NEW YORK — As showbiz Kerry faithful began taking the stage in Beantown, Gotham’s politically minded industryites reveled for their candidates one last time at a series of viewing parties election eve.
Miramax Films co-topper and Democratic booster Harvey Weinstein and Georgette Mosbacher — the Borghese CEO and GOP backer — buried the hatchet for one evening to cohost a bipartisan Election Night party at the heavy hitters haunt The Palm.
As the party got into full swing, Weinstein was keeping his cool.
“This is always a wonderful event,” said Weinstein, with one eye securely on a flat-screen TV and another on a stream of well-wishers. “You fight with everyone all year long, and every four years, and then you throw a bash to blow off a little steam.”
When asked if he felt there was a little more riding on this year’s race, the honcho quipped, “Well, we had a lot riding on the last election, too.”
Rubbing shoulders — and opinions — at the fete were Tina Brown, Howard Stringer, attorney David Boies, Miramax Books’ Jonathan Burnham, Harold Evans, investment banker Steve Ratner, Barbara Walters, Mort Zuckerman and Meryl Poster.
“The Daily Show” host Jon Stewart and his cadre of fake news commentators didn’t show up at their own election viewing party at The Park until after the show’s live telecast concluded further uptown.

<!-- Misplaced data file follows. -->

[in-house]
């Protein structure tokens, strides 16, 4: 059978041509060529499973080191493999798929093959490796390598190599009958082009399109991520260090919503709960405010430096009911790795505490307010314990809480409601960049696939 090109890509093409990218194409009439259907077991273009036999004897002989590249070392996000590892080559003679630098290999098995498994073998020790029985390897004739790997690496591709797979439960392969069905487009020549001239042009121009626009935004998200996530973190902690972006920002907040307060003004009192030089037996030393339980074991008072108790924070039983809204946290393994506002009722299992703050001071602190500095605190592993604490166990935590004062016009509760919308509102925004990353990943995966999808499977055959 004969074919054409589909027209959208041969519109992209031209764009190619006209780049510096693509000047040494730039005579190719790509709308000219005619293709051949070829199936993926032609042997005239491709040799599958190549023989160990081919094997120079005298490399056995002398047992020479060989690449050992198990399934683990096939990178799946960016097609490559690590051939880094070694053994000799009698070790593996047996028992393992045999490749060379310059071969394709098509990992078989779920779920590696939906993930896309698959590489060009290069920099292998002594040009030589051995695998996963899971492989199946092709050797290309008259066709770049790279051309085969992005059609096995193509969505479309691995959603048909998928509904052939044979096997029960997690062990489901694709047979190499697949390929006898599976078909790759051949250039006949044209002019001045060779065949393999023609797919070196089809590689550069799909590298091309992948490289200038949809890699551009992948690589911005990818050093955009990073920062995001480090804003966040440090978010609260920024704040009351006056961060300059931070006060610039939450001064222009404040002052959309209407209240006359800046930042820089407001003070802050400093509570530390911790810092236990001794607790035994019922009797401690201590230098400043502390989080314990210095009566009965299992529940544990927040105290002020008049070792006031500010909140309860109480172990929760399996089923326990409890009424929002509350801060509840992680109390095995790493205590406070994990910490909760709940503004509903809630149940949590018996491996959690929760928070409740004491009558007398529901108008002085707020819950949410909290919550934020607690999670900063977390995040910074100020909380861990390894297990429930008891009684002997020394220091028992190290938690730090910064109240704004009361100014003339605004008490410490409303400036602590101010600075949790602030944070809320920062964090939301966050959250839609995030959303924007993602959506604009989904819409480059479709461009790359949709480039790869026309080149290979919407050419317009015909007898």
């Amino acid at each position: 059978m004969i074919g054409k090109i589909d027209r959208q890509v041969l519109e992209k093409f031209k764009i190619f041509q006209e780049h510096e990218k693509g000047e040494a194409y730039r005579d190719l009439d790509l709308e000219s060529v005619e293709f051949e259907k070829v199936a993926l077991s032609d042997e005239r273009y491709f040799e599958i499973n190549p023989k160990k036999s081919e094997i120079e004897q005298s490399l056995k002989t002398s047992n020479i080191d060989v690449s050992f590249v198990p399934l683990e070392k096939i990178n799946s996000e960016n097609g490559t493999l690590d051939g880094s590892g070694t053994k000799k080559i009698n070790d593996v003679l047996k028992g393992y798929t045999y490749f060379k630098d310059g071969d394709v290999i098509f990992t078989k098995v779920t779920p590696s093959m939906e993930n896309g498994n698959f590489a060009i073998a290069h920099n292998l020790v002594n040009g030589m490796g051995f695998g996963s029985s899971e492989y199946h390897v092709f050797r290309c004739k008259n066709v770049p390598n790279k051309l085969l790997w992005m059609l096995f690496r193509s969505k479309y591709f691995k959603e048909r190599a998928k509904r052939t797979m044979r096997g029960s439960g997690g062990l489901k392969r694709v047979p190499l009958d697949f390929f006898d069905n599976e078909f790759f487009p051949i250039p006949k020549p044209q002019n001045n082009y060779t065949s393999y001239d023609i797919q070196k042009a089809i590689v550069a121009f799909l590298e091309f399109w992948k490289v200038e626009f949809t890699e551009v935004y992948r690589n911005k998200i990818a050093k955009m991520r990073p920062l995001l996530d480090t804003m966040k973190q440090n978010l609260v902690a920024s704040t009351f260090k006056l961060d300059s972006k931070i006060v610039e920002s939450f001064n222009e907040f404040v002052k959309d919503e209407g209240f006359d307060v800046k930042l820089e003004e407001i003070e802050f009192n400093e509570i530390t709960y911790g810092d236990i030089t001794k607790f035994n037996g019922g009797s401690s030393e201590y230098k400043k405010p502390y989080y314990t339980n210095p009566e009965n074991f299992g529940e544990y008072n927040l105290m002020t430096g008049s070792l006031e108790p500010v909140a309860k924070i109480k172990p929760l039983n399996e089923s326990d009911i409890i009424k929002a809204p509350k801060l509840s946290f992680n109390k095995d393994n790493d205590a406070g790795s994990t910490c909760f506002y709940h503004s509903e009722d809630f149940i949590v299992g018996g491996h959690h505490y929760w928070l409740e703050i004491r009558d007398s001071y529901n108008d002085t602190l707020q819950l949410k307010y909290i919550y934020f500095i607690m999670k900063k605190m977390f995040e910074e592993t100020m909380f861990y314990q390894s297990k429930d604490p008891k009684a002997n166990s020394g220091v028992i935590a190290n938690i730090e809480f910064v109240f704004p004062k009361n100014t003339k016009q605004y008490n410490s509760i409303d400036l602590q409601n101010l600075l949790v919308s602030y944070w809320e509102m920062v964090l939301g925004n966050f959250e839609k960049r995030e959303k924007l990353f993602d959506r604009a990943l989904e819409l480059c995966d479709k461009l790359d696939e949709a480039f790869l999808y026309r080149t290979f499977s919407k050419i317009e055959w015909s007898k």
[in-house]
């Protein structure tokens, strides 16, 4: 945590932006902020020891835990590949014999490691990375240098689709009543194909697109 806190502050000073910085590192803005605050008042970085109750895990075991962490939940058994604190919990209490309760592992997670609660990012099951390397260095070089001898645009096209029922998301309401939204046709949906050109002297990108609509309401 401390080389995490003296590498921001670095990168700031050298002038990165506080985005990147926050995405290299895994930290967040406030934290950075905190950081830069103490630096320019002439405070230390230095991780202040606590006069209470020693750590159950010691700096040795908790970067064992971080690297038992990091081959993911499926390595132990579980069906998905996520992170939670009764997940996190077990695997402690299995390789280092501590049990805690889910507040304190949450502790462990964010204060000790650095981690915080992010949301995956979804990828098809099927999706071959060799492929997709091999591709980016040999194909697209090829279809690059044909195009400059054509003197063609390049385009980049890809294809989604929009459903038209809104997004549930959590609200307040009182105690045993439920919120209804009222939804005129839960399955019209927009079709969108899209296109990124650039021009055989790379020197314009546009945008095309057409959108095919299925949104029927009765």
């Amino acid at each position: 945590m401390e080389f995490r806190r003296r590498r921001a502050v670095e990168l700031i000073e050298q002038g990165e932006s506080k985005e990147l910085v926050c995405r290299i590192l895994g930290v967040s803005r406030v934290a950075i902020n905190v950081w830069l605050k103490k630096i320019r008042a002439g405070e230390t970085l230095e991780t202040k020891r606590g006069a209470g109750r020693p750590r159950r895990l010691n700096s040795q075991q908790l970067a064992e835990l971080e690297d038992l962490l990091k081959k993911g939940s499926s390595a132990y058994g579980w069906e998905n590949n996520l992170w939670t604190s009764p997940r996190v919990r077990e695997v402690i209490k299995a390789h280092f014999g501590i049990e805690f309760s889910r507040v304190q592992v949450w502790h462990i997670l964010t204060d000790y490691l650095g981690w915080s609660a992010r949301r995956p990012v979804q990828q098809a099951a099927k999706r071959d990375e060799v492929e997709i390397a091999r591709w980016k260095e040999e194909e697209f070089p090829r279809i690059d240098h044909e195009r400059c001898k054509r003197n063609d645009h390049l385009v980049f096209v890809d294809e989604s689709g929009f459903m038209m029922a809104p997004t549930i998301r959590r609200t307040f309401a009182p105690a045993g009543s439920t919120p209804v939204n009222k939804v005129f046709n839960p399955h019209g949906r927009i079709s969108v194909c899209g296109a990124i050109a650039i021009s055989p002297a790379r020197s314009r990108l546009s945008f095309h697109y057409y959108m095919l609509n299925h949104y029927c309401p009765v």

An exhausted Stewart joked about the media frenzy over his show, saying “Clearly we are unworthy…clearly what they imagine our influence to be is not the case.”
But Mena Suvari knew what the fuss was about, crediting the show with invigorating her interest in politics. “I don’t see Ed Helms enough,” she mused about her favorite correspondent.
The mood was even more tongue in cheek at the East Village comedy show party hosted by part-time CNN commentator and ubiquitous political humorist Andy Borowitz .
Considerably uptown at the Time Warner Center at Columbus Circle, Time Warner honchos Dick Parsons, Don Logan and Jeff Bewkes presided over a major election night bash at their company’s massive 2.8 million-square-foot space.